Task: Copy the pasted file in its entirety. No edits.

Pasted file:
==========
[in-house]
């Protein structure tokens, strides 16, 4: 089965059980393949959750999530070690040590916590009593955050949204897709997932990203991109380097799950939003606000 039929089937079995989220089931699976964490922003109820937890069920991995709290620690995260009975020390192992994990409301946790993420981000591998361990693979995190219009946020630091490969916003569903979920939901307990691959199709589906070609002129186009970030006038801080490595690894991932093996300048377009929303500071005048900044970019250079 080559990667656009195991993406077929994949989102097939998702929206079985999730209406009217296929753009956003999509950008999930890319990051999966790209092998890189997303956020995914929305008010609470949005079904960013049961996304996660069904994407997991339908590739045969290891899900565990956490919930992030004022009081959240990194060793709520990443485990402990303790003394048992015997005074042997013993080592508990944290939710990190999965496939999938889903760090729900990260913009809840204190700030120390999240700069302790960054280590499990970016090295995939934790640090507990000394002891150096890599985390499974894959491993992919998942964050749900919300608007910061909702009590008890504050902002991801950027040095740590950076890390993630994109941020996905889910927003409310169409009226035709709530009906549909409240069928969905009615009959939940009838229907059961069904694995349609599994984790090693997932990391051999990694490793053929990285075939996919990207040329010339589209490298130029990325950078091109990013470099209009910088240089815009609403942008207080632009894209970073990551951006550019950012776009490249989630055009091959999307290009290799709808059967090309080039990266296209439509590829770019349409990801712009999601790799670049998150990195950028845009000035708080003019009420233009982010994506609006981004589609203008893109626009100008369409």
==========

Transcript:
[in-house]
């Protein structure tokens, strides 16, 4: 089965059980393949959750999530070690040590916590009593955050949204897709997932990203991109380097799950939003606000 039929089937079995989220089931699976964490922003109820937890069920991995709290620690995260009975020390192992994990409301946790993420981000591998361990693979995190219009946020630091490969916003569903979920939901307990691959199709589906070609002129186009970030006038801080490595690894991932093996300048377009929303500071005048900044970019250079 080559990667656009195991993406077929994949989102097939998702929206079985999730209406009217296929753009956003999509950008999930890319990051999966790209092998890189997303956020995914929305008010609470949005079904960013049961996304996660069904994407997991339908590739045969290891899900565990956490919930992030004022009081959240990194060793709520990443485990402990303790003394048992015997005074042997013993080592508990944290939710990190999965496939999938889903760090729900990260913009809840204190700030120390999240700069302790960054280590499990970016090295995939934790640090507990000394002891150096890599985390499974894959491993992919998942964050749900919300608007910061909702009590008890504050902002991801950027040095740590950076890390993630994109941020996905889910927003409310169409009226035709709530009906549909409240069928969905009615009959939940009838229907059961069904694995349609599994984790090693997932990391051999990694490793053929990285075939996919990207040329010339589209490298130029990325950078091109990013470099209009910088240089815009609403942008207080632009894209970073990551951006550019950012776009490249989630055009091959999307290009290799709808059967090309080039990266296209439509590829770019349409990801712009999601790799670049998150990195950028845009000035708080003019009420233009982010994506609006981004589609203008893109626009100008369409």